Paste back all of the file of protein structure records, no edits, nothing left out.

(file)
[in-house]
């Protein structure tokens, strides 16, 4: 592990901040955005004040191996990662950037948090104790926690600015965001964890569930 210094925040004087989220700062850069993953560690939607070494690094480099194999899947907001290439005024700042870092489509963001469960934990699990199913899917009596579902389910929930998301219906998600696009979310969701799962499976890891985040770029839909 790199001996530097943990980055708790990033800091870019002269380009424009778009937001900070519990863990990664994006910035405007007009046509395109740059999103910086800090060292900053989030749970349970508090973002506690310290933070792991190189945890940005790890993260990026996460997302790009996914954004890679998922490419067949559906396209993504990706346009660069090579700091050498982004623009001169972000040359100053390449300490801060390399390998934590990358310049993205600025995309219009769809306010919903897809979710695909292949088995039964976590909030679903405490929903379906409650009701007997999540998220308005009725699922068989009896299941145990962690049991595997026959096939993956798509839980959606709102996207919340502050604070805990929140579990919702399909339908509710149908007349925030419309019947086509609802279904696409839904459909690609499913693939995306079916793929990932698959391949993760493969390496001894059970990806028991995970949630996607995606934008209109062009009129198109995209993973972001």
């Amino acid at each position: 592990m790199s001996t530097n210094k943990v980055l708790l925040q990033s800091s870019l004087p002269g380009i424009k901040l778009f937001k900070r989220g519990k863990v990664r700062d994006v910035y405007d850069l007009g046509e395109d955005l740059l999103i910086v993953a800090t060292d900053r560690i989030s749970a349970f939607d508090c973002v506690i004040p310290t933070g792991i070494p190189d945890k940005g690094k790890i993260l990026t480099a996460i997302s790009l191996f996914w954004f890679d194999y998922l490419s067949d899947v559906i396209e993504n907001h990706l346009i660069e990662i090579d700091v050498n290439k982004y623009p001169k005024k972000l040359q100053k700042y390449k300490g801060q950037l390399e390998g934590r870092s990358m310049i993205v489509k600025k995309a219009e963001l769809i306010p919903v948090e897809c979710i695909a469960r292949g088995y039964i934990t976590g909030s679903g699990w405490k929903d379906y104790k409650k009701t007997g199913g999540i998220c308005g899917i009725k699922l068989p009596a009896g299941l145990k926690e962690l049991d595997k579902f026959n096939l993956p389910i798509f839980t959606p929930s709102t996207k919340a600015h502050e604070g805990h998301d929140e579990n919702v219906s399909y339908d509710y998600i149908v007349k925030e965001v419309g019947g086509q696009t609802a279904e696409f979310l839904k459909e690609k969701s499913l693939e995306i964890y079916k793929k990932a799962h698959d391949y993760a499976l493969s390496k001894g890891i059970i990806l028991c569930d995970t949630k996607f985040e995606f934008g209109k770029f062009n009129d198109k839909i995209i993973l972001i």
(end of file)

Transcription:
[in-house]
């Protein structure tokens, strides 16, 4: 592990901040955005004040191996990662950037948090104790926690600015965001964890569930 210094925040004087989220700062850069993953560690939607070494690094480099194999899947907001290439005024700042870092489509963001469960934990699990199913899917009596579902389910929930998301219906998600696009979310969701799962499976890891985040770029839909 790199001996530097943990980055708790990033800091870019002269380009424009778009937001900070519990863990990664994006910035405007007009046509395109740059999103910086800090060292900053989030749970349970508090973002506690310290933070792991190189945890940005790890993260990026996460997302790009996914954004890679998922490419067949559906396209993504990706346009660069090579700091050498982004623009001169972000040359100053390449300490801060390399390998934590990358310049993205600025995309219009769809306010919903897809979710695909292949088995039964976590909030679903405490929903379906409650009701007997999540998220308005009725699922068989009896299941145990962690049991595997026959096939993956798509839980959606709102996207919340502050604070805990929140579990919702399909339908509710149908007349925030419309019947086509609802279904696409839904459909690609499913693939995306079916793929990932698959391949993760493969390496001894059970990806028991995970949630996607995606934008209109062009009129198109995209993973972001």
């Amino acid at each position: 592990m790199s001996t530097n210094k943990v980055l708790l925040q990033s800091s870019l004087p002269g380009i424009k901040l778009f937001k900070r989220g519990k863990v990664r700062d994006v910035y405007d850069l007009g046509e395109d955005l740059l999103i910086v993953a800090t060292d900053r560690i989030s749970a349970f939607d508090c973002v506690i004040p310290t933070g792991i070494p190189d945890k940005g690094k790890i993260l990026t480099a996460i997302s790009l191996f996914w954004f890679d194999y998922l490419s067949d899947v559906i396209e993504n907001h990706l346009i660069e990662i090579d700091v050498n290439k982004y623009p001169k005024k972000l040359q100053k700042y390449k300490g801060q950037l390399e390998g934590r870092s990358m310049i993205v489509k600025k995309a219009e963001l769809i306010p919903v948090e897809c979710i695909a469960r292949g088995y039964i934990t976590g909030s679903g699990w405490k929903d379906y104790k409650k009701t007997g199913g999540i998220c308005g899917i009725k699922l068989p009596a009896g299941l145990k926690e962690l049991d595997k579902f026959n096939l993956p389910i798509f839980t959606p929930s709102t996207k919340a600015h502050e604070g805990h998301d929140e579990n919702v219906s399909y339908d509710y998600i149908v007349k925030e965001v419309g019947g086509q696009t609802a279904e696409f979310l839904k459909e690609k969701s499913l693939e995306i964890y079916k793929k990932a799962h698959d391949y993760a499976l493969s390496k001894g890891i059970i990806l028991c569930d995970t949630k996607f985040e995606f934008g209109k770029f062009n009129d198109k839909i995209i993973l972001i």